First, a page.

Some people know what they want and are determined to make it happen no matter what.
They’re ambitious; driven. And will work nights and weekends – even holidays – to achieve their goals, while others are okay with dreaming and drifting, accepting whatever life hands them, and hoping for the best along the way.
Why are some people ferociously determined and others laid back and easy-going?
The good news is that no one is born naturally ambitious; it isn’t a gift.
Anyone can learn to be ambitious. All it takes is patience, time, consistency, and hard work.
Here are five characteristics of determined and ambitious people.
They Are Optimistic and Avoid Negativity
Ambitious people make obstacles and challenges serve their dreams and goals by making something good come from them.
They condition themselves to be positive and stay balanced by not allowing their emotions to control their thoughts and actions.
When encountering problems, they relax, take a breath, and manage their outlook for a clearer and more hopeful perspective.
They avoid pessimistic thinking and negative self-talk, which create self-doubt and indecision— enemies of ambition that paralyze one into inaction.
Negative emotions and a pessimistic outlook make it hard to harness your full potential and unlock your best life because you’re afraid of messing up and failing or feeling you don’t measure up.
Ambitious, successful people know that their true competitor is themselves.
So, they focus on their goals and strive to be better than they were yesterday or last week.
They Prioritize Personal Growth
Ambitious, motivated people understand the value of personal growth; they never settle and constantly strive to improve their lives.
They invest in classes, courses, books, coaches, mentors, and seminars.
One of the best things a person can do to improve their life is to get quality sleep every night. Sleep improves mood and emotions and strengthens the frontal lobe – the command center for making decisions.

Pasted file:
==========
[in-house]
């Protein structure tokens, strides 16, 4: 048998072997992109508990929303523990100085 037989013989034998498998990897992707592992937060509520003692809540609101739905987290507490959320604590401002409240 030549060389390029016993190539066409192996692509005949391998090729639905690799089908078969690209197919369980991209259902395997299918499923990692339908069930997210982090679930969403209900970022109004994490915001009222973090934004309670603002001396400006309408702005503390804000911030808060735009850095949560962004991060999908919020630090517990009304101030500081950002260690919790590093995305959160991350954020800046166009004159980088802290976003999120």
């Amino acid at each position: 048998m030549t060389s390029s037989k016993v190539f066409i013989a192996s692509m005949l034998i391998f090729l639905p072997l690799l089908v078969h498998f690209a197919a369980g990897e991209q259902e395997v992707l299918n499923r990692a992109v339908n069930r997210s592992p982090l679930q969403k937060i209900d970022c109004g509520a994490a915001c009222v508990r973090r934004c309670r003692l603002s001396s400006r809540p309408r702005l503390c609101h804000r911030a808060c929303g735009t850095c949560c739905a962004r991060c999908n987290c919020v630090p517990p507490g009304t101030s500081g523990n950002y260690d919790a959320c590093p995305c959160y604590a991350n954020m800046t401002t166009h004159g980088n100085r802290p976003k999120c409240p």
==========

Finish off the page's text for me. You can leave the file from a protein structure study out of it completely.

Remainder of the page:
Eating well and getting enough physical activity several times a week are two more things one can do to improve their life.
Here’s the point: ambitious, successful people make themselves a priority by investing in their lives. As a result, others start seeing them as a priority too.
They Associate with Like-Minded People
Jim Rohn once said, “You’re the average of the five people you spend the most time with.”
If you want to be more ambitious, surround yourself with ambitious people going somewhere with their lives.
You don’t have to replace all your friends. But you might need to add some people to your social circle; a rising tide lift all boats.
To become more ambitious, you must have people in your life with a positive, success-oriented mindset who encourage and challenge you to improve constantly.
You’re looking for people who know what they want and aren’t afraid to go after it.
Look for people who match your ethics and values; you don’t want to surround yourself with people who believe the end justifies the means.
Try to network with successful people in various fields, not just your own, for a richer perspective and new habits and ways of thinking.
They Set Clear, Well-Defined Goals
Anyone can set goals. That’s not a challenge. But unless you do it the correct way, all you have is a list of wishes and dreams.
Ambitious people have become good at breaking down their goals into smaller, manageable tasks that are easier to achieve consistently.
They have a vision for why they want what they want that ignites self-confidence and drives them even when the going gets tough, and they don’t feel like it.
They give themselves daily targets to hit and weekly or bi-weekly milestones to reach.
To start being more ambitious, some people take a calendar and write one task they want to get done every day for the next 30 days. It doesn’t have to be something major, just something to motivate them to do it and get on to the next day, helping them learn the habit of being ambitious as they accomplish a goal for the month.
They’re not Afraid to Take Risks
Coaches always talk about stepping outside of one’s comfort zone or taking uncomfortable action.
But being ambitious doesn’t mean you have to throw caution to the wind; taking risks doesn’t have to be so scary and daunting.
You don’t have to enroll in the next mountain-climbing class to cross Mt. Everest off your bucket list or swim with the Great Whites off the coast of South Africa unless that’s where your ambition lies.
But to become more motivated and ambitious, you must be willing to make mistakes.
You must be okay with failing and using it as a learning experience that leads you to something better; see what pans out and what doesn’t. And then move on to your next big “risk.”
Nothing about what we just talked about is easy. It takes time, patience, grit, and resiliency. Becoming more ambitious requires a deeper level of commitment to yourself; it’ll take more than you’ve ever given before, but you’re worth investing in. And you’ll become wiser, stronger, more fulfilled, and more motivated to continue unlocking your best life.
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